Fine Gael TD James Bannon has laughed off claims his criticism over the Government’s proposed Rural Resettlement Scheme was in any way prejudicial.
Mr Bannon sparked a torrent of debate last week when a press release sent onto various media outlets carried the headline ‘Rural Resettlement Scheme will dump unwanted Dubliners in the midlands’.
The Legan backbencher spoke out after reports the Government was considering relocating hundreds of homeless Dublin families to vacant homes around the country.
Speaking last week Deputy Bannon had said: “Why should counties like Longford and Westmeath, which already have high waiting lists for social housing, take in Dublin families because their own local authorities failed to adequately provide for housing them?”
Mr Bannon said his take on Ireland’s social housing dilemmas had been warmly received from many of his constituents. He also criticised Dublin City Council for voting against spending €4.7m to temporarily house homeless families in the capital.
He stopped short though of confirming whether he intended voting against the proposed scheme which is set to be considered by the Government in the autumn.
“I will wait and see,” he said. “It has to be discussed first. But as a politician representing Longford and Westmeath, my first priority is representing the people of Longford-Westmeath and I have always said that.”
Barbara Smyth, a Dublin native who is running for election in Longford Westmeath, labelled Mr Bannon’s comments as “disgraceful and discriminatory”.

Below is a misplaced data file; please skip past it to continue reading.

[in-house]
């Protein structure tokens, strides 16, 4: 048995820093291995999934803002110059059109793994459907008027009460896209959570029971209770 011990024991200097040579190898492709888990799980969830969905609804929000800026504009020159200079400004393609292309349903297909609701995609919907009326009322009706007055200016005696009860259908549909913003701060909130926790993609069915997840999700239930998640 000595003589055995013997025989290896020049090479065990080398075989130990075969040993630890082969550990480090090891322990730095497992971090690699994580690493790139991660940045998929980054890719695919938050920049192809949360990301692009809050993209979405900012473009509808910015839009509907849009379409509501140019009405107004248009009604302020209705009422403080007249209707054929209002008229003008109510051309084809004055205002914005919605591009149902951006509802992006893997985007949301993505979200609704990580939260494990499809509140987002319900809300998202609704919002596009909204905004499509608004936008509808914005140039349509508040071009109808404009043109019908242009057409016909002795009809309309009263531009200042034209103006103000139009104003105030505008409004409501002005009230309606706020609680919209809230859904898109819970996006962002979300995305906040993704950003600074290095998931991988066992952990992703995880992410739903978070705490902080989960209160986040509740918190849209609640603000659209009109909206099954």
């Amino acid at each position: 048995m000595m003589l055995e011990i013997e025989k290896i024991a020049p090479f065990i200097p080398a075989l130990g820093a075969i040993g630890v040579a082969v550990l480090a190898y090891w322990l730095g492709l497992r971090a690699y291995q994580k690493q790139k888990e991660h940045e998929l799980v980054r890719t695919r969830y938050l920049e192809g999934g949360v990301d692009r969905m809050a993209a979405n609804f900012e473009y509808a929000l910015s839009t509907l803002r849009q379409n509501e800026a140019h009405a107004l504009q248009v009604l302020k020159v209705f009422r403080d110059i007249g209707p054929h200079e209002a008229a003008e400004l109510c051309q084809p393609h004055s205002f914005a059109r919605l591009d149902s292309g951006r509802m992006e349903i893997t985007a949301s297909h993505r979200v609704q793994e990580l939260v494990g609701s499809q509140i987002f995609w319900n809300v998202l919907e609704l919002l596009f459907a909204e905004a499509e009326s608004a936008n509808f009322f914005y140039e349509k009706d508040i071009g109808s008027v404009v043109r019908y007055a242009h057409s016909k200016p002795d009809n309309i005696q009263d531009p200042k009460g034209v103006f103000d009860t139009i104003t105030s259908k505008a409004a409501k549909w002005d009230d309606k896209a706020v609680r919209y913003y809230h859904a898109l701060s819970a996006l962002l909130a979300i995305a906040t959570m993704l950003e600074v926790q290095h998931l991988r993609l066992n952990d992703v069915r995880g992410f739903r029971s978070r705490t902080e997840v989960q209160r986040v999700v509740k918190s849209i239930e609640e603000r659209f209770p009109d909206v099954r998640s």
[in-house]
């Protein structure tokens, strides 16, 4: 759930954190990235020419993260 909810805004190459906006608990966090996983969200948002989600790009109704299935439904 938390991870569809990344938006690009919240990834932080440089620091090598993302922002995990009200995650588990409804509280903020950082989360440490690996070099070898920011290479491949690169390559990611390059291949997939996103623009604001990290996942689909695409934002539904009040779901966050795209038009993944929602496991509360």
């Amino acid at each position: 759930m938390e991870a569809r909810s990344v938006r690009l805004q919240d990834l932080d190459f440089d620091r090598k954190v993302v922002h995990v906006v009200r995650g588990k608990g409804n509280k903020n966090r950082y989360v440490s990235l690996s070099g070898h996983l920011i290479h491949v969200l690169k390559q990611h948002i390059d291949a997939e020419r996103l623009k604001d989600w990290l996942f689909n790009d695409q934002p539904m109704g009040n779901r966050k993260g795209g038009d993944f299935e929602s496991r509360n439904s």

Ms Smyth said: “Sweeping statements that people on Dublin housing waiting lists are involved in criminality here in Longford are discriminatory and have no place in our society.”
Ms Smyth said any inferences which suggested people on Dublin housing lists were to blame for Longford’s crime statistics was both ill-advised and unnecessary.
However, giving his reaction on Monday evening, Mr Bannon said the term “unwanted Dubliners” had been taken out of context.
When asked to respond to Ms Smyth’s comments, he said he had never heard of her.
“I don’t know who Barbara Smyth is,” he said in a defiant tone.
His party colleague, Gabrielle McFadden was more guarded in her comments, saying Ireland’s social housing woes went beyond those of her own constituency.
“Everyone is entitled to a home, whether they are from Westmeath, Longford or Dublin, and that is what the Government is working towards.
“People from Dublin are more than welcome to come to live here in Westmeath and Longford as has been the case over the last 20 years,” she said.